Climate change is no longer some distant future threat. At the end of a year that has seen the impacts of climate change devastate homes and families in your country and around the world, it is the perfect time to refute the discredited claims of politicians underwritten by polluters who profit from inaction.

Mr. President, we need you to deliver bold leadership relative to what is actually necessary to reduce the threat of global warming to the U.S. and the world. This must include backing a revolution in energy policy based on clean renewables and energy efficiency in the U.S. and worldwide. It also means ending fossil fuel subsidies and the export of publicly owned coal, rejecting the Keystone XL pipeline, drilling for oil in Arctic waters and making the prevention of climate catastrophes a centrepiece of U.S. foreign policy.

You have to decide whether negotiators you sent here to Doha advocate for your position. If the world is to trust the U.S, it needs to see the bold leadership that ensures that global temperatures do not exceed levels that science has warned will wreak disaster for our planet. This essential goal is only possible with leadership from the U.S. today.

From one father to another, let me close by appealing to you, that what is at stake here is our very children and their children’s future. As someone who was so inspired by your election in 2008 as U.S. President, please allow me to evoke three phrases you used in that campaign in conclusion: “A planet in peril,” “The fierce urgency of now” and “Yes We Can.” I believe strongly, that your message in 2008 was absolutely right and I believe if we recognize the fierce urgency of now, we can address the challenge of a planet in peril and ensure that the spirit of optimism imbued by the words “Yes we can” should now reign supreme.


Kumi Naidoo
Executive Director
Greenpeace International


Wednesday, December 5, 2012

The Doha Nuance

"Given the volumes of methane leaked in fracking, a carbon tax at the well-head could cancel the pixie dust “North American energy independence” boom/bust debacle overnight. But that is not enough to stave off 4-degrees. "

In an era when public discourse is pushed through the bottleneck of paid advertising minutes and distilled to 15 and 30 second soundbytes or bumpersticker slogans, we’ve lost nuance. When warned by Judge Julius Hoffman to “stick to the facts” during the trial of the Chicago-Seven, Norman Mailer protested, “Facts are nothing without their nuance, sir.”

We guess that, all considered, we are better off with a US President that understands nuance than one that doesn’t. This one we have for the next 4 years has a good science advisory team, and that can’t hurt the understanding of nuance, either. It is perhaps because of nuance that we are a bit more hopeful of progress in Doha than we should be, having reached this giddy condition before, at COPs in Copenhagen, Cancun and Durban, before watching it dissolve in negotiating perfidy.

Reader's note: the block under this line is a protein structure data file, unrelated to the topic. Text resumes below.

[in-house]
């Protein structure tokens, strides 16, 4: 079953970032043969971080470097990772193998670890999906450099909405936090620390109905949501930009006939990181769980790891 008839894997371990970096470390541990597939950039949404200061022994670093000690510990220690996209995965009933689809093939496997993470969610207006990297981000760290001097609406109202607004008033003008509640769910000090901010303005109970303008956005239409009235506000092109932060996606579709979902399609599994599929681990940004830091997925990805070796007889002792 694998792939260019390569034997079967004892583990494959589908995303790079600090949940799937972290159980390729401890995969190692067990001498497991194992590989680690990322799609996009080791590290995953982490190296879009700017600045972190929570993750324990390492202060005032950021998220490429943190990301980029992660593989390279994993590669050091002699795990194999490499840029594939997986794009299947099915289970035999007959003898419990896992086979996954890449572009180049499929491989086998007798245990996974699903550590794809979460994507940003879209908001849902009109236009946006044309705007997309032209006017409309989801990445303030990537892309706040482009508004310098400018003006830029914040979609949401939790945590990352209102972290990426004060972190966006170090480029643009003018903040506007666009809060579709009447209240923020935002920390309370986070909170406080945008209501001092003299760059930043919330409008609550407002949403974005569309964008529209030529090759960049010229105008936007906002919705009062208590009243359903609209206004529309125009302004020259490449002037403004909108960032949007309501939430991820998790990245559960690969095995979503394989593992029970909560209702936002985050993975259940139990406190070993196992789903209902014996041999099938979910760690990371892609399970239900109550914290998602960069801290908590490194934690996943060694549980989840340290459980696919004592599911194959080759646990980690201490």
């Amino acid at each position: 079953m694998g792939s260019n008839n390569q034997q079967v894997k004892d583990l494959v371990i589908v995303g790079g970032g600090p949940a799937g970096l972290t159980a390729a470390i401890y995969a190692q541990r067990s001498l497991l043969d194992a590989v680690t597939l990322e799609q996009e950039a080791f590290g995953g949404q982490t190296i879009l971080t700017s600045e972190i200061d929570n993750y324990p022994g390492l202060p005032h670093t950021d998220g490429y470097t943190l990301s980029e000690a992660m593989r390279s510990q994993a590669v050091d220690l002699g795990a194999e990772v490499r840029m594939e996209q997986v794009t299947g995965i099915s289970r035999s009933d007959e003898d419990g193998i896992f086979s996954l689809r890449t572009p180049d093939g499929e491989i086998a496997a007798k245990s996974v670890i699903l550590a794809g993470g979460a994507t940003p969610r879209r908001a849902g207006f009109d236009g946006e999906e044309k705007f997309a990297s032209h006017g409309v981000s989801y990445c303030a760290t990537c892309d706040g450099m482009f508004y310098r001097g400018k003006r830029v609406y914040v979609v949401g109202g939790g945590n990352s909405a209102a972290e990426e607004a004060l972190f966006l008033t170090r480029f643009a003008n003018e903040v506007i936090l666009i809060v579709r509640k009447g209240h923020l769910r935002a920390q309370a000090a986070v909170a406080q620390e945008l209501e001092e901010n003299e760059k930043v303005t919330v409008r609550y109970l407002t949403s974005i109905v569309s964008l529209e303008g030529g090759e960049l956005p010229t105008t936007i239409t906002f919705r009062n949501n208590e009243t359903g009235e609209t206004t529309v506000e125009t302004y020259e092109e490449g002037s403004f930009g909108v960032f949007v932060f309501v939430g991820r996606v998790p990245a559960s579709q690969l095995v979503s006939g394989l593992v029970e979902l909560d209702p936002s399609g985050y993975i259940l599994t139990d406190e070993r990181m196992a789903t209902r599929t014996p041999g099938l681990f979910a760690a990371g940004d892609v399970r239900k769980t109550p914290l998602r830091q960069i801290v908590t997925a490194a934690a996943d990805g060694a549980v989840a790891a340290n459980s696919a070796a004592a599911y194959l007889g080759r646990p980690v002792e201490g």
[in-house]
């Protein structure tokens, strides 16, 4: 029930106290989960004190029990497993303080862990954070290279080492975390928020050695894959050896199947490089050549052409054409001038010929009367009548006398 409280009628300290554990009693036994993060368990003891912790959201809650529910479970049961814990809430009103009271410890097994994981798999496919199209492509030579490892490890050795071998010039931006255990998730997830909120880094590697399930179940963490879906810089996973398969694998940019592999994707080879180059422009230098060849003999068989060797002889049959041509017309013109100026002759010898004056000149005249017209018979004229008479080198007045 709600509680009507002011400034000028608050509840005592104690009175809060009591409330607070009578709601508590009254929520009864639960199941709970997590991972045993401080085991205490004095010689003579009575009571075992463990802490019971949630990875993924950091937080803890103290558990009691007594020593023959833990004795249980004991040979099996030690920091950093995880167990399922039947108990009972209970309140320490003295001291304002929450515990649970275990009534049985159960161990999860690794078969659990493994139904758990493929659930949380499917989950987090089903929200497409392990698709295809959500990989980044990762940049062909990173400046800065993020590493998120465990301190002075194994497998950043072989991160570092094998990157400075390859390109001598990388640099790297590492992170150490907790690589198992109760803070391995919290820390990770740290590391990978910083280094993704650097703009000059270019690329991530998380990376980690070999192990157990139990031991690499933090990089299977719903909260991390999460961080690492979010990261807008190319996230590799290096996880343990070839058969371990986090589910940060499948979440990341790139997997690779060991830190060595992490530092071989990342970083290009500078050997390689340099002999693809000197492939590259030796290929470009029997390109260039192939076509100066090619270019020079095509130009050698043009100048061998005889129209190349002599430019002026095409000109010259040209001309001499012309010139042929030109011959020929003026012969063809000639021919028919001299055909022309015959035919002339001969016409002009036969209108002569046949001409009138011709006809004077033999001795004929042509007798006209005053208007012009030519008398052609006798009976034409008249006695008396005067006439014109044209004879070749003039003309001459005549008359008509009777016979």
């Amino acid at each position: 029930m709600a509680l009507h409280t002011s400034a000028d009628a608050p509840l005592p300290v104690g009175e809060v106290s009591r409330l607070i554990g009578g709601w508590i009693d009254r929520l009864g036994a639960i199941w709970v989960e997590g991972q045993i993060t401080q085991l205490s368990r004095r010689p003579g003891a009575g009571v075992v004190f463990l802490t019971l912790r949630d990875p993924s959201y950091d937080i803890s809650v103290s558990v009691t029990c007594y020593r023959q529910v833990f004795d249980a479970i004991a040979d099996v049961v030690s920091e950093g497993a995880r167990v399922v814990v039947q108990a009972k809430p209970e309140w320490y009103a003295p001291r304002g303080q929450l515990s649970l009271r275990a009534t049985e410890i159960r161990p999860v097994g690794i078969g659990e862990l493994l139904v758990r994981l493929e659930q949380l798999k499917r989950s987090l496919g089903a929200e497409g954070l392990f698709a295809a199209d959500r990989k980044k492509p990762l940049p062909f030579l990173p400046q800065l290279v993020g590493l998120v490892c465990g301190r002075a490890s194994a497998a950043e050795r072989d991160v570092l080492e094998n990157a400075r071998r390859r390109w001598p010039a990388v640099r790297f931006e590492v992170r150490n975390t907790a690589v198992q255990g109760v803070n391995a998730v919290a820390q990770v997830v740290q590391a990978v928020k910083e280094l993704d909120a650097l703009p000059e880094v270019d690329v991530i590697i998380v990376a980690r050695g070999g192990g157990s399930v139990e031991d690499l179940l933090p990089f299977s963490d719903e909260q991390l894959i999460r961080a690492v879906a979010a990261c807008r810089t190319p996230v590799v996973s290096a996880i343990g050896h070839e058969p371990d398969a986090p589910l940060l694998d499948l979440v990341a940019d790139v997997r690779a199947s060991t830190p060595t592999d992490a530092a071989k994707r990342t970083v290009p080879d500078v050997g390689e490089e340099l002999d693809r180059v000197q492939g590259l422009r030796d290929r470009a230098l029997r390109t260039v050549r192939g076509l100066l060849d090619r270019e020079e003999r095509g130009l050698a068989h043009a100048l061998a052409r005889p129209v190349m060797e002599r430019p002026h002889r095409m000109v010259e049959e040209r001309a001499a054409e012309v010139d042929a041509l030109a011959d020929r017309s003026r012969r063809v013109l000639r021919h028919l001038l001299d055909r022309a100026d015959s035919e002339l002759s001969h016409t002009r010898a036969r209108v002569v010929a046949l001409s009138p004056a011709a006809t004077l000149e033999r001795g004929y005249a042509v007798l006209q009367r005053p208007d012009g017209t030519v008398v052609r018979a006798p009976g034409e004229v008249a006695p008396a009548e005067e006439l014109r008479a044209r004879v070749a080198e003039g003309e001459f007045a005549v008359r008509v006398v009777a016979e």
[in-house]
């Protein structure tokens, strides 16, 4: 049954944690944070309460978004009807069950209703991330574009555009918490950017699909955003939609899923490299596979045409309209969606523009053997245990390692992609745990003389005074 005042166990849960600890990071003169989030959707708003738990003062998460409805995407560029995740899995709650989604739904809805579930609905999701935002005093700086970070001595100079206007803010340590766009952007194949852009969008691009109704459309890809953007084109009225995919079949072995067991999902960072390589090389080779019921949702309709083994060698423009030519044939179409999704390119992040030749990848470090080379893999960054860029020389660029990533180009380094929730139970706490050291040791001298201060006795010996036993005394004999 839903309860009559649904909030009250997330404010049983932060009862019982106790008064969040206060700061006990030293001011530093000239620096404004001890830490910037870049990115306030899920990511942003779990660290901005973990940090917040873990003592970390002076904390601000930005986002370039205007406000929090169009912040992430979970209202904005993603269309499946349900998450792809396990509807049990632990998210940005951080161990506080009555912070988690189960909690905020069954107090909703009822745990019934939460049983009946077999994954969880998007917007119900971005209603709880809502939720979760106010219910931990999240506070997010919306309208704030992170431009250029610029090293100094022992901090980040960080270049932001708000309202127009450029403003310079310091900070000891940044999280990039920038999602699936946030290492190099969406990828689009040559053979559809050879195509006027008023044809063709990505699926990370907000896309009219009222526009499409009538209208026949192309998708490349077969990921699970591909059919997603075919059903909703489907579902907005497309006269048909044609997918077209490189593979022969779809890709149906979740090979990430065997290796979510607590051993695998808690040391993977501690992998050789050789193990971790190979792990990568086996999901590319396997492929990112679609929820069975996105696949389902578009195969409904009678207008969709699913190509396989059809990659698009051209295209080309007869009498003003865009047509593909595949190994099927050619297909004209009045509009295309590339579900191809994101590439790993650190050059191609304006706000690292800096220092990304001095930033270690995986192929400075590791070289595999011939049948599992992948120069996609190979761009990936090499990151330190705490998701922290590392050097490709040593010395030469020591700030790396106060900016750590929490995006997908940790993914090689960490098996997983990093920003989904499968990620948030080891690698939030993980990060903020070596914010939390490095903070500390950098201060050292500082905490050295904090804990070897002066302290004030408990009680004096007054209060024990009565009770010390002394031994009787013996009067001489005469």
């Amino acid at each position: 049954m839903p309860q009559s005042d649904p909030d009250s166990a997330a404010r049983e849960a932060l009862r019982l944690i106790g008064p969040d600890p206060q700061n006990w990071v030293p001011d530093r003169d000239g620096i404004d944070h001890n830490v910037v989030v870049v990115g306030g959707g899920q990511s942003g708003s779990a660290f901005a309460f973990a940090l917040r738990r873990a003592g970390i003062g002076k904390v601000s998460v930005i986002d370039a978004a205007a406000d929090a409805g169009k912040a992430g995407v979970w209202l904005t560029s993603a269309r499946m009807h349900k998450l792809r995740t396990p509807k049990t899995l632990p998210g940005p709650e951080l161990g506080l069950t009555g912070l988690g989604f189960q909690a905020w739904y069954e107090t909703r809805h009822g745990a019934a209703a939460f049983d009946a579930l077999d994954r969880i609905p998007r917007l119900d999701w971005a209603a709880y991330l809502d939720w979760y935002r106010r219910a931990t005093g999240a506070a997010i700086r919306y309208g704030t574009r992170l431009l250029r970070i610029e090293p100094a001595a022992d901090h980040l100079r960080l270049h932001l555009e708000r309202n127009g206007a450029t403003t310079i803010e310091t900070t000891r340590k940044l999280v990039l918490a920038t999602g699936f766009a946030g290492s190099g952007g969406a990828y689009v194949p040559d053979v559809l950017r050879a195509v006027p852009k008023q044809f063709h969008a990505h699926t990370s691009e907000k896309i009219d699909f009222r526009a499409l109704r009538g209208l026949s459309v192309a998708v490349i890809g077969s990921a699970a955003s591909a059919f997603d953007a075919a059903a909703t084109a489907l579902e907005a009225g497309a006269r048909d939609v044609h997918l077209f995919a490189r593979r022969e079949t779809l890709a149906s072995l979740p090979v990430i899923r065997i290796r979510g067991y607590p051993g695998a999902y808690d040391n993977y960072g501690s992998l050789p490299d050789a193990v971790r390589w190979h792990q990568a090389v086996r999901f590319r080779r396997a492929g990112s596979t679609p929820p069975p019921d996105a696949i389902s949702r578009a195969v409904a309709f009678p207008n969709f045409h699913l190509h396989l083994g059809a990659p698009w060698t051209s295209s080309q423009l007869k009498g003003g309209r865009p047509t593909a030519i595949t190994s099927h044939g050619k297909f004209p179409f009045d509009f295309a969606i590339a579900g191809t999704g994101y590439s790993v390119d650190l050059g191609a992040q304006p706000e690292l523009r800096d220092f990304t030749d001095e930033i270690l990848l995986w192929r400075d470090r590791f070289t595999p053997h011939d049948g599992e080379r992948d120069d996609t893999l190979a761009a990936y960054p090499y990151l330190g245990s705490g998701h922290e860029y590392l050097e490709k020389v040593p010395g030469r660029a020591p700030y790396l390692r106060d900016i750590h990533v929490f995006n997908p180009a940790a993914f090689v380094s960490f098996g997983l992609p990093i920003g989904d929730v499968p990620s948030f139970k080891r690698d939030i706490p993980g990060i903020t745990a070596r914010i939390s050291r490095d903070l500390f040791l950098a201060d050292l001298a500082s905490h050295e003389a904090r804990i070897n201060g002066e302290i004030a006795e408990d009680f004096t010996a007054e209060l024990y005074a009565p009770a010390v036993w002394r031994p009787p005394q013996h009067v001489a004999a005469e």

In 2009 President Obama stepped into the Copenhagen COP at the last moment and substituted a voluntary pledge system for what had been shaping up to be a binding treaty. Global emissions rose 2.6% last year and are now 58% higher than 1990 levels. Pledges are not enough to keep the world on a path to a 2°C limit of climate change. Obama saw an opening in Copenhagen, but did not appreciate the nuance. Pledges are not legal commitments.

Airline Exhaust

Airport Do-The-Math Greeters in Doha
Another example was the COP-18 first week’s flap over air transport rules. On November 27 President Obama signed into law the European Union Emissions Trading Scheme Prohibition Act of 2011. The new law authorizes — but does not require — the Secretary of Transportation to prohibit airlines from participating in the European Union's anti-pollution regime. Seen through Republican legislators’ eyes the bill was a triumph of climate denialism — allowing the US to opt out of European progressive democracy.
Europe’s Aviation Directive holds airlines accountable for emissions associated with commercial flights that land at or take off from EU airports. By forcing airlines to become more fuel efficient, the program removes the equivalent of atmospheric carbon added annually by all the cars in Europe. Since US airlines land at EU airports, they would have to comply, were they not prohibited by the new US law.

If the Secretary of Transportation were to implement the prohibition outlined in the bill, it would require unlawful (under EU laws) behavior on the part of U.S. airlines and would risk igniting a trade war with the European Union as US flights get banned from EU air space, and vice versa in reprisal.

Fortunately, the EU blinked. It “stopped the clock” on implementation of the system, to allow time for negotiation. In a statement after the signing, the White House said:

The Administration remains focused on making progress in reducing aviation emissions through the appropriate multilateral forum – the International Civil Aviation Organization (ICAO) — and we welcome the recent progress there in establishing a new High Level Group charged with accelerating negotiations on a basket of measures that all countries can adopt at the next ICAO Assembly meeting in September 2013 to reduce greenhouse gas emissions from aviation.